• The Five People You Meet in Heaven by Mitch Albom
  • The Thirteenth Tale by Diane Setterfield

YA Recs: The Iron King

The Iron King by Julie Kagawa

iron-king

Summary:

When Meghan Chase’s brother is kidnapped, she must venture into the world of the fey. She soon discovers she is the daughter of the legendary Oberon and a pawn in the war between rival faery factions.

Why I liked it:

I was a little wary of this book when I started it. I’m still a little burnt out on paranormal love triangles and portal fantasies have never really been my thing. However, Julie Kagawa has a crisp writing style that drew me in instantly. This book is basically A Midsummer Night’s Dream meets Labyrinth. I appreciated Meghan’s evolution as a character. A lot of the other characters are very powerful, so it would be easy for her to take a back seat to them. I may add that after book one, I legitimately don’t know who I’m rooting for in this love triangle (besides Meghan. I always root for her). I’m excited to pick up the next book and keep reading.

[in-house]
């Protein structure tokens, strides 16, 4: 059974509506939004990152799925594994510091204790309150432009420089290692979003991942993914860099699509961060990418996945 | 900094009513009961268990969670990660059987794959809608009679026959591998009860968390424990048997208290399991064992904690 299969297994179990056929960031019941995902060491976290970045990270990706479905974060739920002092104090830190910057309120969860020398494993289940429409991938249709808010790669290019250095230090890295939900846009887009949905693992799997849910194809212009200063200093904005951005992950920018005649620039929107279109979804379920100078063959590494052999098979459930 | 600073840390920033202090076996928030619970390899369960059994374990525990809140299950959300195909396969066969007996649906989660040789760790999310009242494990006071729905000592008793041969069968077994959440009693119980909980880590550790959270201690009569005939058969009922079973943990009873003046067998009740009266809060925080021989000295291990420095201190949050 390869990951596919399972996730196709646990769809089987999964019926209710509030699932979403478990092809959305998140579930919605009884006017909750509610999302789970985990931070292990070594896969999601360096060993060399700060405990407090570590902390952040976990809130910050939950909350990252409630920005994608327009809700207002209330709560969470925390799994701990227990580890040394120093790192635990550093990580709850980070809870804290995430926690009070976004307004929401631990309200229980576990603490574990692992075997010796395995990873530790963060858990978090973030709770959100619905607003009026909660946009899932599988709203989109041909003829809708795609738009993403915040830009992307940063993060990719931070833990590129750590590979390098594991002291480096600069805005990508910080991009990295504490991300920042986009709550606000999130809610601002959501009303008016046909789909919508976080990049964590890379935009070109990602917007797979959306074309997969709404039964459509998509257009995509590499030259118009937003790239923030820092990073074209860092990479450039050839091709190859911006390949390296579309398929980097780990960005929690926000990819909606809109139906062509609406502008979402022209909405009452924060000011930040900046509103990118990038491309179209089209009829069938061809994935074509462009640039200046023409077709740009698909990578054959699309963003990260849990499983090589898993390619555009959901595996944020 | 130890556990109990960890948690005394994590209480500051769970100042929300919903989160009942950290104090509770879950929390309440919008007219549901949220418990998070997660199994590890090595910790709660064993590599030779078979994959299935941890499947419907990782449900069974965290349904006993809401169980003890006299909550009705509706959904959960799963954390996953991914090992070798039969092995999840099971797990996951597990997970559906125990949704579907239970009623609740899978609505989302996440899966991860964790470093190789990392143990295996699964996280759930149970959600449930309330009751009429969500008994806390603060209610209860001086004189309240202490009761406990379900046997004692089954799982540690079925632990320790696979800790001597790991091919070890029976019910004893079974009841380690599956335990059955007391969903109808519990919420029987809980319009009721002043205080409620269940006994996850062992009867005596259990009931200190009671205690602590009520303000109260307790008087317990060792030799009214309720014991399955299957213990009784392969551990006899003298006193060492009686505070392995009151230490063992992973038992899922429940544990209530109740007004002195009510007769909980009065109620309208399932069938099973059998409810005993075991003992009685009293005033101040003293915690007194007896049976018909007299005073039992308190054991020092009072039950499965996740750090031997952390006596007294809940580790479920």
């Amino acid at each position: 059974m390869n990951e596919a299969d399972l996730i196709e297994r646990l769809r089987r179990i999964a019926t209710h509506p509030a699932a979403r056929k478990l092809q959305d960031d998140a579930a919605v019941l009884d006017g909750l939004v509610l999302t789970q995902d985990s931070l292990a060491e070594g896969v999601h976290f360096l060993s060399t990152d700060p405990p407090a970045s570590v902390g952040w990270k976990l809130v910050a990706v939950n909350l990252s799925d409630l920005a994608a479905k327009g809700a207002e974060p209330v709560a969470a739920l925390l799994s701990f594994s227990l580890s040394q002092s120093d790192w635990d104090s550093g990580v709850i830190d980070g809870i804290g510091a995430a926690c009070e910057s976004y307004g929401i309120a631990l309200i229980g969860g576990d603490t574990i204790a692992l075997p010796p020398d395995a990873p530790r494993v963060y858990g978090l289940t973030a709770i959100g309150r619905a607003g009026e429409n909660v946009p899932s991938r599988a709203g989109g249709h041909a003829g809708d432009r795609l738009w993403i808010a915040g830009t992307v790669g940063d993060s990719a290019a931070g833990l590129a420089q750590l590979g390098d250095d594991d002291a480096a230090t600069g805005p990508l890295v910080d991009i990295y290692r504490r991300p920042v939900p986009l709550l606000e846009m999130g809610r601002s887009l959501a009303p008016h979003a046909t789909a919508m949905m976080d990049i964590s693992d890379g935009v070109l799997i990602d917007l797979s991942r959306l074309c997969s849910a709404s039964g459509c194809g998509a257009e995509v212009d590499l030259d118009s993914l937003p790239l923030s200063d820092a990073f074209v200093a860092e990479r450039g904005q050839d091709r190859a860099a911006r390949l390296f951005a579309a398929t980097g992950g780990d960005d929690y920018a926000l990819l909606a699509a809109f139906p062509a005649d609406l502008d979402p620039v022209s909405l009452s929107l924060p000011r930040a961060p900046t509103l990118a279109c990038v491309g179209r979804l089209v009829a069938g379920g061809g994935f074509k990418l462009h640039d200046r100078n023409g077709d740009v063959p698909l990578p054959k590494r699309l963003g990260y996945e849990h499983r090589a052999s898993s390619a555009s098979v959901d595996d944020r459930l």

YA Recs: Brown Girl Dreaming

Brown Girl Dreaming by Jacqueline Woodson

brown-girl-dreaming

 

Summary:

Acclaimed author Jacqueline Woodson recounts her younger years in verse. A vivid account of an African American girl growing up in the 1960s and 1970s.

Why I loved it:

You may notice from the cover that this book has won all the awards. There’s a reason for that. Jacqueline’s story is powerful and moving. Through her stories she gently imparts wisdom. Also, the verse itself is brilliant and beautiful.

Win a Query/ First Page critique!

Hello authors! I am in need of some bad essays for my writing students to revise. Please submit a poorly-written 200-400 word essay to thoughtsfromtheagentdesk@gmail.com by September 6th at noon. One submission will be chosen to win a query or first page critique.

By submitting, you agree to allow me to use your essay with my students.

Thank you for your help. I look forward to seeing what you come up with.

YA Recs: Orchards

Orchards by Holly Thompson

orchards

Summary: After a classmate commits suicide, Kana Goldberg’s parents send her to live on her grandparents’s orchard in rural Japan. Kana struggles with guilt over her friend’s death as well as her clashing half-Japanese, half-Jewish heritage.